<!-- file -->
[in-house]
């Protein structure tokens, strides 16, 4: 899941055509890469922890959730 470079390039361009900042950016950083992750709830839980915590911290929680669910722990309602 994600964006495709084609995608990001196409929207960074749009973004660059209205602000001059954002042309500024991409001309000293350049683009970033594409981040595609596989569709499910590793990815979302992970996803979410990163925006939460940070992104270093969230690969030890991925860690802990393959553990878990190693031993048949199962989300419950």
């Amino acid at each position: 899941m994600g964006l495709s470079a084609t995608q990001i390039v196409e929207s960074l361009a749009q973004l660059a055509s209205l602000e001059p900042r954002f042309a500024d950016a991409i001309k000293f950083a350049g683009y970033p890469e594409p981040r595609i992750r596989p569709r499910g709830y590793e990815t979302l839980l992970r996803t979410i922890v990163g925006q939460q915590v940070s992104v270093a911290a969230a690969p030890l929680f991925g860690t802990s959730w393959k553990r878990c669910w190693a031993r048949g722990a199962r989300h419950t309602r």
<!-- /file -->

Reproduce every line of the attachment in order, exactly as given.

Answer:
[in-house]
């Protein structure tokens, strides 16, 4: 899941055509890469922890959730 470079390039361009900042950016950083992750709830839980915590911290929680669910722990309602 994600964006495709084609995608990001196409929207960074749009973004660059209205602000001059954002042309500024991409001309000293350049683009970033594409981040595609596989569709499910590793990815979302992970996803979410990163925006939460940070992104270093969230690969030890991925860690802990393959553990878990190693031993048949199962989300419950």
């Amino acid at each position: 899941m994600g964006l495709s470079a084609t995608q990001i390039v196409e929207s960074l361009a749009q973004l660059a055509s209205l602000e001059p900042r954002f042309a500024d950016a991409i001309k000293f950083a350049g683009y970033p890469e594409p981040r595609i992750r596989p569709r499910g709830y590793e990815t979302l839980l992970r996803t979410i922890v990163g925006q939460q915590v940070s992104v270093a911290a969230a690969p030890l929680f991925g860690t802990s959730w393959k553990r878990c669910w190693a031993r048949g722990a199962r989300h419950t309602r």